Each year Calypto runs a survey of end-users. This year’s survey and report has two parts, power reduction and high level synthesis (HLS).
The topics covered are:
- survey methodology and demographics
- top methods used to reduce power
- engineering time spent on specfiic RTL tasks to reduce power
- plans to deploy RTL power reduction tools in 2013
- methods to verify HLS output RTL
- important technologies to implement with HLS
The above pie-chart shows the detailed breakdown. The primary job functions specified were engineering and CAD management (23%), system designer (14%), verification engineer – hardware (12%), and hardware synthesis engineers (11%).
I’m not going to go into the whole report here, you can download it and read the whole thing. But I’ll pick out a couple of interesting charts.
The first one shows the popularity of the main means of power reduction. This is at the RTL level so some techniques for power reduction are applicable only at other stages in the design process.
- Top is sequential power gating (such as is done by PowerPro and its competitors).
- Power gating, which is powering down blocks that are completely unused, such as the transmit/receive logic in a cellphone when there is no call taking place
- Third is combinational clock gating. I think this is so universal that people don’t always realize they are using it since synthesis does it semi-automatically, so I’m surprised it isn’t #1. It usually is in this sort of survey.
- Next is dynamic voltage and frequency scaling (DVFS) which is surprisingly high to me. It is a difficult technique to use requiring careful tuning of how fast and in what order the frequencies and voltages are changed. It is used in high end microprocessors but I’ve not really heard of it in other parts of big SoCs
- Next is multi V[SUB]th[/SUB], again a relatively low score if it covers using multi V[SUB]th[/SUB] libraries. RTL synthesis does this automatically so many people may be unaware they are doing this even when they are.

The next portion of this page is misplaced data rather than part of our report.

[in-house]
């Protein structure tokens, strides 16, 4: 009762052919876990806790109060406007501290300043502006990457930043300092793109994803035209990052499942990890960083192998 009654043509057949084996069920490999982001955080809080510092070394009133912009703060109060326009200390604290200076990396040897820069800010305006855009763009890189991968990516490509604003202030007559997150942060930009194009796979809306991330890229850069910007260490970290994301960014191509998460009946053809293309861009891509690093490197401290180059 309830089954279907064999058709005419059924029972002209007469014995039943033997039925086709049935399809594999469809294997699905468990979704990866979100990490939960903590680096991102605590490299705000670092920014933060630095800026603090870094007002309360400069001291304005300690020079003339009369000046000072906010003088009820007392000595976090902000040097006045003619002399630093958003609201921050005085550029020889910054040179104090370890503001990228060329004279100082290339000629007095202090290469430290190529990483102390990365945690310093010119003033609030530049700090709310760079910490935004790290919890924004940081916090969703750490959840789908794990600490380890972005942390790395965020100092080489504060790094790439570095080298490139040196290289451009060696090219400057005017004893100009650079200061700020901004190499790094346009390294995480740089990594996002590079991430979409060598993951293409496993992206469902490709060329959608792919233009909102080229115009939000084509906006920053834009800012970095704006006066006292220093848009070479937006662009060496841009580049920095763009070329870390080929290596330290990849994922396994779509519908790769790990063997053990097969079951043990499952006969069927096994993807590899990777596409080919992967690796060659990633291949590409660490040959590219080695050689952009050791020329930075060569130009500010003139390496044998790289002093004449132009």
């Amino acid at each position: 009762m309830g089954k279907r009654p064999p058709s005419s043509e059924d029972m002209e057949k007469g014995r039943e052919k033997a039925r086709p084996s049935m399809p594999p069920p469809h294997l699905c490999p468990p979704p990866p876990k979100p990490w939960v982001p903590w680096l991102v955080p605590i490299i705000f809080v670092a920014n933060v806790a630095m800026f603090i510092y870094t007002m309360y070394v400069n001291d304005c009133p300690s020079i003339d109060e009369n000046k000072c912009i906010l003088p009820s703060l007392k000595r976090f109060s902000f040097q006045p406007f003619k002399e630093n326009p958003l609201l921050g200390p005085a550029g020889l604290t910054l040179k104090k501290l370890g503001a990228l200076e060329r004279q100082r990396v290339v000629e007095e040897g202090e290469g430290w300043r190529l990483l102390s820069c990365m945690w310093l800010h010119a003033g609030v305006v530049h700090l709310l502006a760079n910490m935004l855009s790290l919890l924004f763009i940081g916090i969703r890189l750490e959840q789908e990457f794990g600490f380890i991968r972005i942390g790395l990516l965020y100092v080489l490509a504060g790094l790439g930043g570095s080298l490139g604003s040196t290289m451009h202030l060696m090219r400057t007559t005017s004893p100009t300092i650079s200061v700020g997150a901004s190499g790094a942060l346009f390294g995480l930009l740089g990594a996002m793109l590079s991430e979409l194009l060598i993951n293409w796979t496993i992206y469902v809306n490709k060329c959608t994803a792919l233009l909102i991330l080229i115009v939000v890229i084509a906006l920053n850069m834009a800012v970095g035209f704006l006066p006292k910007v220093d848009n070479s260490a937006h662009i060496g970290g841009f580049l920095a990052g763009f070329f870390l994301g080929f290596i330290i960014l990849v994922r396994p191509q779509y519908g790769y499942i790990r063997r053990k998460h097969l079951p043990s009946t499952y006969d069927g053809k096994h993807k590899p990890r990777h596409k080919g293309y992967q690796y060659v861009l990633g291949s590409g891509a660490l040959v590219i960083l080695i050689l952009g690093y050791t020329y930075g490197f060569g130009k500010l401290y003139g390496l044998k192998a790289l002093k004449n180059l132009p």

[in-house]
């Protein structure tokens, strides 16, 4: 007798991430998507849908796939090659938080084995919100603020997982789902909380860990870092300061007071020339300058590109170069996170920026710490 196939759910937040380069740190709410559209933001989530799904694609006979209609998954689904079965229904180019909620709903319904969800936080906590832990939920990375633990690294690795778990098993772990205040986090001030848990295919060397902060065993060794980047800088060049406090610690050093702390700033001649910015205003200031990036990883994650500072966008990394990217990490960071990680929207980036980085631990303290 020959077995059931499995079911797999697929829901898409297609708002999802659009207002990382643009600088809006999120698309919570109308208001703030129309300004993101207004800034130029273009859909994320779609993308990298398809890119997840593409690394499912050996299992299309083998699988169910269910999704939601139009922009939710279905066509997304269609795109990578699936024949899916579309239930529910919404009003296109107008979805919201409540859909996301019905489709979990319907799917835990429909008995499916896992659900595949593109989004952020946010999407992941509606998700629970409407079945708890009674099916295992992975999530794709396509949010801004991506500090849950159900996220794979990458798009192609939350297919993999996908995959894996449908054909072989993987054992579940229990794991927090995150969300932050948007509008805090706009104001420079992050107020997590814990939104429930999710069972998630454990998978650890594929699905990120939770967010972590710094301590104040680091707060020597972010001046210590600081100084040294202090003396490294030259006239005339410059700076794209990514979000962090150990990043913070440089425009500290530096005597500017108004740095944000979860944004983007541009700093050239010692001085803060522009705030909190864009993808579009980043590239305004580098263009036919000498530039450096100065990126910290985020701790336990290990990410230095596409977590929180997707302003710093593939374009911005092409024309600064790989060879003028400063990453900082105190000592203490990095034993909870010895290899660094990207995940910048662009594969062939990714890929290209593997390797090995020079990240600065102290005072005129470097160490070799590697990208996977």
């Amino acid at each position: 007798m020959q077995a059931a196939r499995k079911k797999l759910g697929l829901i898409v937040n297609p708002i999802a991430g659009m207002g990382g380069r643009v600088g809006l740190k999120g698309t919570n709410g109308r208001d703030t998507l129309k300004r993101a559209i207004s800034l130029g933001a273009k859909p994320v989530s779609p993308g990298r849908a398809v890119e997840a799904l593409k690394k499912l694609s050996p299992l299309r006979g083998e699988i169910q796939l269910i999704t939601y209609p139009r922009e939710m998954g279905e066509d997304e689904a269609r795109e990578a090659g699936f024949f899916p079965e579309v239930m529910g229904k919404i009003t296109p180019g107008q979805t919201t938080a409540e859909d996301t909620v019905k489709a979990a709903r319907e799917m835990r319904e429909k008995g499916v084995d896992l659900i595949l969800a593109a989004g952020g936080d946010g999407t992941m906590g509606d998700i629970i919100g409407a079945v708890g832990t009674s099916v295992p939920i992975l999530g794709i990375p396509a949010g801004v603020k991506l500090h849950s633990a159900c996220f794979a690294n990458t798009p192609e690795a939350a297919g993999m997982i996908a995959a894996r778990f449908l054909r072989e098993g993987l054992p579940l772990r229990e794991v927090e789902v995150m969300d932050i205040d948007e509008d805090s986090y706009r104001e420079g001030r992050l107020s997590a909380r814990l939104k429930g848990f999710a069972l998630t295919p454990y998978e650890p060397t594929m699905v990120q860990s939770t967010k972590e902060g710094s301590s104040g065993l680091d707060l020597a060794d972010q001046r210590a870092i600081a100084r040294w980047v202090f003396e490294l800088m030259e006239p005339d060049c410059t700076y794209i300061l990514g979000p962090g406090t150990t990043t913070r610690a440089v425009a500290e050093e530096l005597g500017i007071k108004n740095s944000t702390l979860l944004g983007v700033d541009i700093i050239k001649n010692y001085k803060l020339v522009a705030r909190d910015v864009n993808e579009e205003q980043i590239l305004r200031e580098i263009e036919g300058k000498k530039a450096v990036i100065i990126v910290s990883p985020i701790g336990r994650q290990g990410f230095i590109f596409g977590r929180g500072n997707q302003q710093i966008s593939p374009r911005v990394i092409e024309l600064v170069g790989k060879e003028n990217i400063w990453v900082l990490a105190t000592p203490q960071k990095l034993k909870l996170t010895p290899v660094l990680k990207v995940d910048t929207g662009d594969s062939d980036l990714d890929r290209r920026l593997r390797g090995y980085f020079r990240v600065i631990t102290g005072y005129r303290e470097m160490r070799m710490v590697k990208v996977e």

- Resource sharing, memory gating and data gating bring up the rear.
Interestingly, the chart above shows which techniques are used to verifying high level synthesis RTL against its original input doesn’t have a lot of people using sequential formal verification, which I find a bit surprising. FPGA prototyping seems a poor substitute for formal techniques. After all, for RTL synthesis we pretty much use formal techniques rather than simulation these days. Anyway, since Calypto has the only sequential formal verification tool on the market today, that is a potentially high growth opportunity.
So in summary, SoC, IC, and FPGA design professionals completed a blind, anonymous survey online.
- The average time spent on various RTL power tasks was: 20 percent on automated optimization, 20 percent on guided/manual power reduction, and 17 percent RTL power analysis.
- The combined total organizational involvement with using, implementing, or evaluating RTL power reduction technology is close to two-thirds. Almost a quarter of respondents said their organization had already implemented RTL power reduction tools.
- More than three-quarters of respondents used HLS. The top method for verifying the RTL output was FPGA prototyping. There was a range of usage among directed tests, assertion-based, constrained random, hardware emulation, and C-to-RTL formal.
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